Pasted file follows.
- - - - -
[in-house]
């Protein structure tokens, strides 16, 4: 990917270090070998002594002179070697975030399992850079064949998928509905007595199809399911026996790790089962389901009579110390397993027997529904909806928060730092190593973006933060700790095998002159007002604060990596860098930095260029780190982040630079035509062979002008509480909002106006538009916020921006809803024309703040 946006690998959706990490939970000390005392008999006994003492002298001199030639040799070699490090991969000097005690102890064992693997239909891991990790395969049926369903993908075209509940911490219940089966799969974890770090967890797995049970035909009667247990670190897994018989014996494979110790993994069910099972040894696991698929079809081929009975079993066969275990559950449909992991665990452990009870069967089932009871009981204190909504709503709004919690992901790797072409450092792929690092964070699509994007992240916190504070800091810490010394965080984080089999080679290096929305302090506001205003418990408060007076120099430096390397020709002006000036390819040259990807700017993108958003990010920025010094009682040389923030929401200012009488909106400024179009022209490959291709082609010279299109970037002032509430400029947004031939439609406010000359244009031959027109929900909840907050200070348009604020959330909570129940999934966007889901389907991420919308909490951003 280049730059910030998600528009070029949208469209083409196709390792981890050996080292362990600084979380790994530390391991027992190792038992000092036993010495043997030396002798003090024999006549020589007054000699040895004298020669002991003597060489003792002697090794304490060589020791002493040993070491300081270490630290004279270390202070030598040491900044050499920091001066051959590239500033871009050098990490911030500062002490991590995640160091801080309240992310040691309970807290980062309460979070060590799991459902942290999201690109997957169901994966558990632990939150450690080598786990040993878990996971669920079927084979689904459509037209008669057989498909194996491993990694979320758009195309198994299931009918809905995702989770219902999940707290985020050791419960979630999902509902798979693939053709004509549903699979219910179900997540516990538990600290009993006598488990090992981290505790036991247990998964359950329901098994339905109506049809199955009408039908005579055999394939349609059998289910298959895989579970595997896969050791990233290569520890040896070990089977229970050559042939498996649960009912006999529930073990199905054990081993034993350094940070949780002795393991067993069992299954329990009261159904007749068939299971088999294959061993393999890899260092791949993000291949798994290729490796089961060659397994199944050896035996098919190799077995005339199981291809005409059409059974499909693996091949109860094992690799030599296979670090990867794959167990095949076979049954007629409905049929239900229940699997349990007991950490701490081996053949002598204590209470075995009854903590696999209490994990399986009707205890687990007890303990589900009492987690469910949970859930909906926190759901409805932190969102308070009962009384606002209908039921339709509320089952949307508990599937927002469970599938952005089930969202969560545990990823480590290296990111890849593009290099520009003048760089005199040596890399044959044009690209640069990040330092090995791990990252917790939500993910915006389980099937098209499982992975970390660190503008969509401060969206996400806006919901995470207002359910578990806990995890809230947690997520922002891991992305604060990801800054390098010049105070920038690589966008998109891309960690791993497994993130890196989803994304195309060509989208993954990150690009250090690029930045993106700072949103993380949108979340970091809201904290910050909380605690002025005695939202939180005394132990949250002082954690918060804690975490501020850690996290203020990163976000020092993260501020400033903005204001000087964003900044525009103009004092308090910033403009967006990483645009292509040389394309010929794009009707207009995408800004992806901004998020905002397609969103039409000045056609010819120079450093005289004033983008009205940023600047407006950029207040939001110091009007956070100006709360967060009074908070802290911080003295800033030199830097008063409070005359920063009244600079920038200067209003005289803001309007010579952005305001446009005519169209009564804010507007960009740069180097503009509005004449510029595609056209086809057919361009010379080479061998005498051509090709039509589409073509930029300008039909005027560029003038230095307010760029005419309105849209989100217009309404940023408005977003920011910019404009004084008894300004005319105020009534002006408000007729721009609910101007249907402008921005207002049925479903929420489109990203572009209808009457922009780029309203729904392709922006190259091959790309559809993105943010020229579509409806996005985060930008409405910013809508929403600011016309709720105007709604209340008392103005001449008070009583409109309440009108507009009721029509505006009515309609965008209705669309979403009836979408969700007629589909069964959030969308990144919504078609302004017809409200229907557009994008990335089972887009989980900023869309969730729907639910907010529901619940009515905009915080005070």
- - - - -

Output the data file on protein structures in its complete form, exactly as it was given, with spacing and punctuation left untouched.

[in-house]
């Protein structure tokens, strides 16, 4: 990917270090070998002594002179070697975030399992850079064949998928509905007595199809399911026996790790089962389901009579110390397993027997529904909806928060730092190593973006933060700790095998002159007002604060990596860098930095260029780190982040630079035509062979002008509480909002106006538009916020921006809803024309703040 946006690998959706990490939970000390005392008999006994003492002298001199030639040799070699490090991969000097005690102890064992693997239909891991990790395969049926369903993908075209509940911490219940089966799969974890770090967890797995049970035909009667247990670190897994018989014996494979110790993994069910099972040894696991698929079809081929009975079993066969275990559950449909992991665990452990009870069967089932009871009981204190909504709503709004919690992901790797072409450092792929690092964070699509994007992240916190504070800091810490010394965080984080089999080679290096929305302090506001205003418990408060007076120099430096390397020709002006000036390819040259990807700017993108958003990010920025010094009682040389923030929401200012009488909106400024179009022209490959291709082609010279299109970037002032509430400029947004031939439609406010000359244009031959027109929900909840907050200070348009604020959330909570129940999934966007889901389907991420919308909490951003 280049730059910030998600528009070029949208469209083409196709390792981890050996080292362990600084979380790994530390391991027992190792038992000092036993010495043997030396002798003090024999006549020589007054000699040895004298020669002991003597060489003792002697090794304490060589020791002493040993070491300081270490630290004279270390202070030598040491900044050499920091001066051959590239500033871009050098990490911030500062002490991590995640160091801080309240992310040691309970807290980062309460979070060590799991459902942290999201690109997957169901994966558990632990939150450690080598786990040993878990996971669920079927084979689904459509037209008669057989498909194996491993990694979320758009195309198994299931009918809905995702989770219902999940707290985020050791419960979630999902509902798979693939053709004509549903699979219910179900997540516990538990600290009993006598488990090992981290505790036991247990998964359950329901098994339905109506049809199955009408039908005579055999394939349609059998289910298959895989579970595997896969050791990233290569520890040896070990089977229970050559042939498996649960009912006999529930073990199905054990081993034993350094940070949780002795393991067993069992299954329990009261159904007749068939299971088999294959061993393999890899260092791949993000291949798994290729490796089961060659397994199944050896035996098919190799077995005339199981291809005409059409059974499909693996091949109860094992690799030599296979670090990867794959167990095949076979049954007629409905049929239900229940699997349990007991950490701490081996053949002598204590209470075995009854903590696999209490994990399986009707205890687990007890303990589900009492987690469910949970859930909906926190759901409805932190969102308070009962009384606002209908039921339709509320089952949307508990599937927002469970599938952005089930969202969560545990990823480590290296990111890849593009290099520009003048760089005199040596890399044959044009690209640069990040330092090995791990990252917790939500993910915006389980099937098209499982992975970390660190503008969509401060969206996400806006919901995470207002359910578990806990995890809230947690997520922002891991992305604060990801800054390098010049105070920038690589966008998109891309960690791993497994993130890196989803994304195309060509989208993954990150690009250090690029930045993106700072949103993380949108979340970091809201904290910050909380605690002025005695939202939180005394132990949250002082954690918060804690975490501020850690996290203020990163976000020092993260501020400033903005204001000087964003900044525009103009004092308090910033403009967006990483645009292509040389394309010929794009009707207009995408800004992806901004998020905002397609969103039409000045056609010819120079450093005289004033983008009205940023600047407006950029207040939001110091009007956070100006709360967060009074908070802290911080003295800033030199830097008063409070005359920063009244600079920038200067209003005289803001309007010579952005305001446009005519169209009564804010507007960009740069180097503009509005004449510029595609056209086809057919361009010379080479061998005498051509090709039509589409073509930029300008039909005027560029003038230095307010760029005419309105849209989100217009309404940023408005977003920011910019404009004084008894300004005319105020009534002006408000007729721009609910101007249907402008921005207002049925479903929420489109990203572009209808009457922009780029309203729904392709922006190259091959790309559809993105943010020229579509409806996005985060930008409405910013809508929403600011016309709720105007709604209340008392103005001449008070009583409109309440009108507009009721029509505006009515309609965008209705669309979403009836979408969700007629589909069964959030969308990144919504078609302004017809409200229907557009994008990335089972887009989980900023869309969730729907639910907010529901619940009515905009915080005070």